We’re Still Here

I loved reading about your desire for rest and slow mornings on my last post. I have been spending a lot of time on Instagram in recent years and gosh everyone feels so young over there. There can be a bit of a disconnect with my seasoned, mellowed ways and the young vibrant energy found there. Hello to all you 50+ ladies. We’re still here!

Unfortunately, the day was a collection of bad news after bad news. By early afternoon I knew sunshine on skin was the best remedy at my disposal, so I dug some russets. Careful, slow, steady. I did pierce one perfect baker, which I took inside to cook with a piece of salmon. More vitamin D. Butter, fresh chives. Now that’s a nice lunch. Feeling better, I set out to organize my herb cabinet and get it all set for winter. There’s something about washing down all the jars, checking quality, and making note of what needs replenishing. I looked over our remedies and was pleased to find a full quart of St. John’s Wort tincture I’d made a few years back. These days, I’m the one who preaches you probably don’t need to make a whole quart of tincture for family use, but this was made before I wised up. I’d been sharing with a friend that we didn’t seem to have a single blossom of St. John’s Wort growing this year, and I was bummed as it was high on my list to replenish. So I really did strike gold. Mostly I’m a tea person whenever possible, but the shelf life of tinctures is hard to beat. I’m grateful to be reminded yet again of their value, and working in the herb cabinet, preceded by a good dose of sunshine, lifted my spirits considerably.

Night came early, as it does in late September, and I capped the day with a magnesium rich brew of cacao tea. Let’s try again tomorrow.

10 Responses

  1. I really want to get into making more herbal teas for myself, and not just using the ones I find at the grocery store. Any recommendations for a few tea herbs to start my collection with?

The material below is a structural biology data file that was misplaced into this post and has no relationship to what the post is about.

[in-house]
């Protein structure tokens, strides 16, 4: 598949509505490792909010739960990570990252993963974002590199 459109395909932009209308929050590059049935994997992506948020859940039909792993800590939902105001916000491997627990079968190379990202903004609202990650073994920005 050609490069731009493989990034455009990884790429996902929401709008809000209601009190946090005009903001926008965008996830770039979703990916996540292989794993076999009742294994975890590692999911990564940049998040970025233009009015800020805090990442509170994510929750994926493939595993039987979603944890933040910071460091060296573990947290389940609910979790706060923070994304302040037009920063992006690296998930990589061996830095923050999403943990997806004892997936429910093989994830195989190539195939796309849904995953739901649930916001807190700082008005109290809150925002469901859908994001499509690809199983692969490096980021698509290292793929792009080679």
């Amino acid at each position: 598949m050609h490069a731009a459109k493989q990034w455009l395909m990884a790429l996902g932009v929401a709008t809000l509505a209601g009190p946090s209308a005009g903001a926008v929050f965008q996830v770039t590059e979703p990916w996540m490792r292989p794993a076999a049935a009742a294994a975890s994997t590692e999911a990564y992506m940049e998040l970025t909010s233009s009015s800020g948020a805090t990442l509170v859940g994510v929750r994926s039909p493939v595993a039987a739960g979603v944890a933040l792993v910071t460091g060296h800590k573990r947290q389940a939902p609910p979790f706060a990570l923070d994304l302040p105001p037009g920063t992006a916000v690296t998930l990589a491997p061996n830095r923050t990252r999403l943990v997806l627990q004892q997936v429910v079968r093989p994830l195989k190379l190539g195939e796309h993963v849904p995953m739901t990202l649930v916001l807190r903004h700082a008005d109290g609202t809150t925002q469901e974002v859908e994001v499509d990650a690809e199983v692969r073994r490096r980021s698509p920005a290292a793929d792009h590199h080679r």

I also just got some Rosemary Gladstar books out of my library, looking forward to reading those and taking some notes!

    I’m one of you’re slightly younger followers (35 with a 10 year old and a 9 year old), but I really cherish your calm approach and wisdom!

    1. Rosemary’s books are a great place to start. I’d probably start with lemon balm, chamomile, oatstraw, hibiscus, linden. Fun to think about! Rosemary’s book will give you lots of ideas, too. If you’d like to go a simpler route to get started, check out the company Farmhouse Teas. They are wonderful.

  2. I’m over 65 but don’t feel it, most days! I’m happy you are sharing your wisdom with all of us. Yesterday I realized I needed sunshine to reset my mood too!

    1. So simple! I put 1-2tbsp cacao husks (you can purchase in bulk from Mountain Rose) in my small French press. I think it’s 12oz. Fill with boiling water and let steep for 5-10 minutes. I use the press plunger and pump it a few times to agitate, then pour into a mug, add cream and maple to taste. Or honey! Such a nice elixir.

      1. Hi Heather! Cacao tea sounds interesting. I jumped over to Mountain Rose Herbs and they do not list cacao husks, but they do have roasted cacao shells. Would this work as well? Or is it totally different? I did read in the description that it does work well for tea.

          1. Thank you! I’m ordering some to try. Thanks so much for the recommendation! And I’m batch-cooking your Harvest Moon soup that you posted over on Hearth and Home. Enjoying that platform so much, also.

  3. I have read your blog for years and years! I’m so happy to see you back here. I’m not an IG kind of girl. Ha. Lady? I turned 53 this summer. But I have always loved your blog, newsletters, and Hearth & Home. They’re just my speed! And so pleasing to my quiet-living-in the country-soul.
    I miss blogs! And even if I don’t comment…the feeling in your writing and photos is so mutual that it feels like kindred spirits. This world is chaotic and having a quiet kindred space to visit is such a gift!

    Spending the rest of the day with a mason jar of lemon balm tea, painting an old book shelf, processing our raw goat milk, and checking on the little seedlings for my fall crop of kale, mixed lettuce, spinach, and carrots. I’ve never planted a little fall garden before. I’m usually pretty ready to be done by this time of year. We’ve had a brutal summer in the Midwest. Heat and drought…sigh. But then a little reprieve that opened a window to a fall garden invitation and I took it. And the time outside in this seasonal shift was exactly what I needed before I settle deeply into winter.

    Thank you, Heather.

  4. I love your daybook style of blogging. Reading a blogpost feels a bit like paying you a little visit and discussing the day over a cup of tea.